Democracy Commission: This program continued to be a highly useful, flexible tool for the Embassy in supporting important civil society initiatives in a timely fashion. In FY 02, $197,370 was distributed to 19 Lithuanian NGOs. Activities funded by the Democracy Commission have been instrumental in launching and sustaining the Lithuanian Commission Investigating Nazi and Soviet Era Crimes against Humanity, energizing local information campaigns to combat trafficking in women and children, assisting the Lithuanian chapter of Transparency International to do pioneering work in studying corruption, empowering lobbying, and supporting many other policy-oriented projects.

Economic Development and Business ProgramsIn October 2001, the Embassy sponsored a successful pilot training program for economists, implemented by the Lithuanian Banking, Finance, and Insurance Institute. In addition to the results reported in the FY 01 SEED Report, participants indicated that implementation of progressive economic policies will be a difficult process, requiring major reforms initiated by motivated professionals. Participants believe that their highest priority is to disseminate the knowledge gained, and they plan to share their experiences with over 15,000 people.

Training for Economists:

The program has also helped participants to learn more about issues affecting neighboring countries, and the ways that the countries can work together to promote cooperation and stability. To expand the pool of working economists with grounding in the basics of contemporary economic theory, in FY 02 the Embassy initiated a regional training program for economists from Lithuania, Belarus, and Kaliningrad. FY 02 SEED and FSA funds will be used to implement the new program, the results of which will be reported in the FY 03 SEED Report.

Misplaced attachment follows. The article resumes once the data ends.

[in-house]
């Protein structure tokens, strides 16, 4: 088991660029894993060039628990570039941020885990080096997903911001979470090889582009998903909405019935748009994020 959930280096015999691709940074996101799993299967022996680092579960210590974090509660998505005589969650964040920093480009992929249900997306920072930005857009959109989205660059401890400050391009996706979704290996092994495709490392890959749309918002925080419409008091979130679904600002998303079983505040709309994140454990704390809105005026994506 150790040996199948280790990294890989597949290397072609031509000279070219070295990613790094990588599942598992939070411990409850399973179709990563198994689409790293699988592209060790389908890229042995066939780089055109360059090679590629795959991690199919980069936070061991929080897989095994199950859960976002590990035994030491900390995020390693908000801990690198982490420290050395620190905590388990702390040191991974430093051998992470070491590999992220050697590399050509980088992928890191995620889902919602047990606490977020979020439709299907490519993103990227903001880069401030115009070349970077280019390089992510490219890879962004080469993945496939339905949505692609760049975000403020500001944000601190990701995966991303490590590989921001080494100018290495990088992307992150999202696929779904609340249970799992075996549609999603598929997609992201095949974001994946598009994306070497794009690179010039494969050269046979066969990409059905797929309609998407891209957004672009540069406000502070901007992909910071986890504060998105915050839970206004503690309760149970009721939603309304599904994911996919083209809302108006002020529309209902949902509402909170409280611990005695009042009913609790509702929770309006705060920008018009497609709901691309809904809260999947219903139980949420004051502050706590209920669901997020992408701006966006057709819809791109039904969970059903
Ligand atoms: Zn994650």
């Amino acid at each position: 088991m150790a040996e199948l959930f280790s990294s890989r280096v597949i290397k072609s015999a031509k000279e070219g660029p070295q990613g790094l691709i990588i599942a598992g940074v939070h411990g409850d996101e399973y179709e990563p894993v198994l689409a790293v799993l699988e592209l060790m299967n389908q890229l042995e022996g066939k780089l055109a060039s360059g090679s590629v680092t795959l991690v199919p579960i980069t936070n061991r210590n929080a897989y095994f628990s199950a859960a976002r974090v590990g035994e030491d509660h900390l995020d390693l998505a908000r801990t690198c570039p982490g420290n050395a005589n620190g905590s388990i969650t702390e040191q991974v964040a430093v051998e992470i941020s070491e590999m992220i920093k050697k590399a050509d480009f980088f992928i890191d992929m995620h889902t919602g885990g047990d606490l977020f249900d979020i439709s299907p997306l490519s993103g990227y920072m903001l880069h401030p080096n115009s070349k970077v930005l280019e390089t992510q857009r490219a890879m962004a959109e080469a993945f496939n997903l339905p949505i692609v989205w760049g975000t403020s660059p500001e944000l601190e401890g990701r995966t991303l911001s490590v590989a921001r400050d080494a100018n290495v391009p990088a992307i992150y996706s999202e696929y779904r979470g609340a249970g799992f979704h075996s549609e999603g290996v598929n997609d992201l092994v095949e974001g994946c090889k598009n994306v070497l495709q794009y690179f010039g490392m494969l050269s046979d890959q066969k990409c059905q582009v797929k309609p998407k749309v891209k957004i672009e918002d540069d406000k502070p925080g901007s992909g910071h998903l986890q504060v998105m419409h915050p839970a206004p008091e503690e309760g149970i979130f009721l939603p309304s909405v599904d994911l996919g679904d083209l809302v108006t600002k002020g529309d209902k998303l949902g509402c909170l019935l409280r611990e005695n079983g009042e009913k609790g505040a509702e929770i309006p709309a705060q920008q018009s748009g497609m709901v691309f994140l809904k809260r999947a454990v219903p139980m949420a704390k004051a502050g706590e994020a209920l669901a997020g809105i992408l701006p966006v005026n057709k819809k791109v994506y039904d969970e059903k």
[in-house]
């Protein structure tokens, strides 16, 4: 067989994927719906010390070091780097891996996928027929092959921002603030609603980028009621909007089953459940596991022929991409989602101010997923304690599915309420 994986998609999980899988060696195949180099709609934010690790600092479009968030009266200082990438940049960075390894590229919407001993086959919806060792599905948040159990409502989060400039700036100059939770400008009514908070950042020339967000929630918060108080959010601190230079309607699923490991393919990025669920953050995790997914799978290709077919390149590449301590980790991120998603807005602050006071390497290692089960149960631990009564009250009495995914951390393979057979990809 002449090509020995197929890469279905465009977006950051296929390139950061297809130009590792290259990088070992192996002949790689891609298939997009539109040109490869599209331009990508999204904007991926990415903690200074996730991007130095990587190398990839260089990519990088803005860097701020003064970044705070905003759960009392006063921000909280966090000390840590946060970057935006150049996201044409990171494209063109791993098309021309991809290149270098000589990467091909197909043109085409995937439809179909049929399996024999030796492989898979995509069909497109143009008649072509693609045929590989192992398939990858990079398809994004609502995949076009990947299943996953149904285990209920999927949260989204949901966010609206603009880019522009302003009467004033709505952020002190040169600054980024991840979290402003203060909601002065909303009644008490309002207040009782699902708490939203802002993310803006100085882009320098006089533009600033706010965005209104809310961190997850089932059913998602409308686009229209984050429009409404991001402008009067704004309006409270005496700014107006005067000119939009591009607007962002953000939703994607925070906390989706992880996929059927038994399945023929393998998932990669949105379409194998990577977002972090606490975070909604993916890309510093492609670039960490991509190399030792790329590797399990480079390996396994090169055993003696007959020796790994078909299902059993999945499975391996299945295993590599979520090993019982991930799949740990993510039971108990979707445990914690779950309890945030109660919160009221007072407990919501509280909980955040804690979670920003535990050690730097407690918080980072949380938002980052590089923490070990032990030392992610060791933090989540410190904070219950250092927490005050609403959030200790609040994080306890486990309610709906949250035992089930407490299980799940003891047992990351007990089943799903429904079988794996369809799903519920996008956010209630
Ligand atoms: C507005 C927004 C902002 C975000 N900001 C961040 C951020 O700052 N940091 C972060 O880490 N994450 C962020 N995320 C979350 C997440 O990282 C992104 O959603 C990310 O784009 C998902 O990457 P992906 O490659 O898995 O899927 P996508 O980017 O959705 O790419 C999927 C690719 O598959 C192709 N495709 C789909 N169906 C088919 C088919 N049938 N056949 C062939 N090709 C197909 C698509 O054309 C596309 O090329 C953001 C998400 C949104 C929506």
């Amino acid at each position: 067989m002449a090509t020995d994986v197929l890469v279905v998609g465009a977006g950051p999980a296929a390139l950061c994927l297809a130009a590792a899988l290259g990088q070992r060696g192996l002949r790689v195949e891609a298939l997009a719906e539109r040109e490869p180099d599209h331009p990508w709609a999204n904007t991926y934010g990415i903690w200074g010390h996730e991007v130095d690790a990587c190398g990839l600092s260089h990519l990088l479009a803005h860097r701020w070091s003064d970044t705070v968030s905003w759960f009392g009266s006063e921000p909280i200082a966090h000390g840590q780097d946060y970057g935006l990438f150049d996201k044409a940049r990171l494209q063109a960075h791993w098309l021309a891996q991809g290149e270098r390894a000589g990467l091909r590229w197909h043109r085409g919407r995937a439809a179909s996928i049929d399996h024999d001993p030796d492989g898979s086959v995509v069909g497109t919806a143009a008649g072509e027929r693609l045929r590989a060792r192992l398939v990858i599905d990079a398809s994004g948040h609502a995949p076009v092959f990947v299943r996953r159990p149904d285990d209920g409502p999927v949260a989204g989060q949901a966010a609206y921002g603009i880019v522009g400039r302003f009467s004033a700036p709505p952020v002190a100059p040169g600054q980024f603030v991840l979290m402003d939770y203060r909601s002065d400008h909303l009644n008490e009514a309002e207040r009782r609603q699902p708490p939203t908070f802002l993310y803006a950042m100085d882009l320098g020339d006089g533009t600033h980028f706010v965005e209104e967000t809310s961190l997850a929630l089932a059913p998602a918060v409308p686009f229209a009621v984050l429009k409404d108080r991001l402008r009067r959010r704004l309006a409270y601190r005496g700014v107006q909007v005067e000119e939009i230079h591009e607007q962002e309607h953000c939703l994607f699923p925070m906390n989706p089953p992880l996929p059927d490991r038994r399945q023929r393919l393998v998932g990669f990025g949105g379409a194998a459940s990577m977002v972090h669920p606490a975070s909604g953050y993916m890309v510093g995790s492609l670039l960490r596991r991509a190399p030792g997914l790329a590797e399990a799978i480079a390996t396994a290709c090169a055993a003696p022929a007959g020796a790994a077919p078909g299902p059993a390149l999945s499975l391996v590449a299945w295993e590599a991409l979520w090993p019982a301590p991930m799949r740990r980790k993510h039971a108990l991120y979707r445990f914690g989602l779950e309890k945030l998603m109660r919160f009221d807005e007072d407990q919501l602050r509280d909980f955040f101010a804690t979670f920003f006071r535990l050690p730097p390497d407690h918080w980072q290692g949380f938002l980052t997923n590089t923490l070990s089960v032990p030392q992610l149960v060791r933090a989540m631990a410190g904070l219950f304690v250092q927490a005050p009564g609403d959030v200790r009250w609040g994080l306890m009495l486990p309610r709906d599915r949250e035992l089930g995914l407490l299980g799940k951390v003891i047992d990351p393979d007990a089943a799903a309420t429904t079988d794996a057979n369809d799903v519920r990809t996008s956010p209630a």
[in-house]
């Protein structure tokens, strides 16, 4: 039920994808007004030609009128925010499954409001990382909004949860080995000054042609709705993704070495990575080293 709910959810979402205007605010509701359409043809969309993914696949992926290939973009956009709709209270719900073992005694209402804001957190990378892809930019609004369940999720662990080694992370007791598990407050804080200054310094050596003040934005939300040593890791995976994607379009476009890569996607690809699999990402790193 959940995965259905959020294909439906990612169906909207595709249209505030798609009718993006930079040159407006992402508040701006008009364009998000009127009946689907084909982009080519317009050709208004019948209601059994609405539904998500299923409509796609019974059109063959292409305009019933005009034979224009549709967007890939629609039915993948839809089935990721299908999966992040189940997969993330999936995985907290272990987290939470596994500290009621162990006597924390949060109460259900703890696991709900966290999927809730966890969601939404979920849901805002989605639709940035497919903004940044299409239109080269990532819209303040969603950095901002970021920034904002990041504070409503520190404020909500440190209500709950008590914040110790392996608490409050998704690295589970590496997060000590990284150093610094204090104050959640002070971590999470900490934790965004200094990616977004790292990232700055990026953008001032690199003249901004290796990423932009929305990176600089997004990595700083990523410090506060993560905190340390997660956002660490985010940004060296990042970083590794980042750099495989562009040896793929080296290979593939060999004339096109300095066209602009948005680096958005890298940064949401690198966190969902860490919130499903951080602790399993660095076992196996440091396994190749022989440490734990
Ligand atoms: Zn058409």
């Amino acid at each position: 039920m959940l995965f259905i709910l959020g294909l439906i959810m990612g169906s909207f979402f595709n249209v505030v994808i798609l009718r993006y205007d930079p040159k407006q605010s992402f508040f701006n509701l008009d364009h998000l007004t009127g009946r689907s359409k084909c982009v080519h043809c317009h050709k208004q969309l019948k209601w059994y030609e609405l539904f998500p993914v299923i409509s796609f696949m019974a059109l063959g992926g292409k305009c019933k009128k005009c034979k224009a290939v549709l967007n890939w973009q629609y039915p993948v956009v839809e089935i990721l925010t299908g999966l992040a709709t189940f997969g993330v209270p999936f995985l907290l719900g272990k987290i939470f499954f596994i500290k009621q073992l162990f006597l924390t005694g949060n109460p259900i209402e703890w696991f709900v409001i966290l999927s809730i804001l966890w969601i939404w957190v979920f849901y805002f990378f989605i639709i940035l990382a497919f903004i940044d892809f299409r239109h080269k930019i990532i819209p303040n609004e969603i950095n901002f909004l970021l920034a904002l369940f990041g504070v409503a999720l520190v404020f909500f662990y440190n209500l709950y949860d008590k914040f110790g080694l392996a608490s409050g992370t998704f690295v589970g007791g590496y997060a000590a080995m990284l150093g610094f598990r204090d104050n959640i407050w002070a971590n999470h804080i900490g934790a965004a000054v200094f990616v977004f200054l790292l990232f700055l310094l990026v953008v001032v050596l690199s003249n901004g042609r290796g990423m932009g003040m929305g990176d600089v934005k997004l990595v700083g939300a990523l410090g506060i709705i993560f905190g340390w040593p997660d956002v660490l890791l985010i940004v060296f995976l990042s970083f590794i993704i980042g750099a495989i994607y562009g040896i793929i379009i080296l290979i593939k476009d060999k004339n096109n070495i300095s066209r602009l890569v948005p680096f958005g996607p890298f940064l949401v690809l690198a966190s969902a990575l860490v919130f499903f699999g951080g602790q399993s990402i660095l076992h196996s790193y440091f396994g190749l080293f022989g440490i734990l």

Other Cross-Border ProgramsWorking fast and professionally, the Centers for Disease Control (CDC) conducted the Multi Drug Resistant Tuberculosis (MDR-TB) survey in Lithuania. The survey demonstrated the highest incidences of MDR-TB in the world, so continued work in this area is needed, especially in training doctors and nurses in MDR-TB treatment at the CDC-supported TB training center in Riga, Latvia.

USAID/CDC TB Prevention Program:

USAID HIV/AIDS Prevention Program: This program focused in Lithuania on supporting the AIDS Center’s publications, behavioral change of risk groups, youth initiatives in Klaipeda city, and technical assistance in the development of new strategies in HIV/AIDS prevention. In FY 02, the program: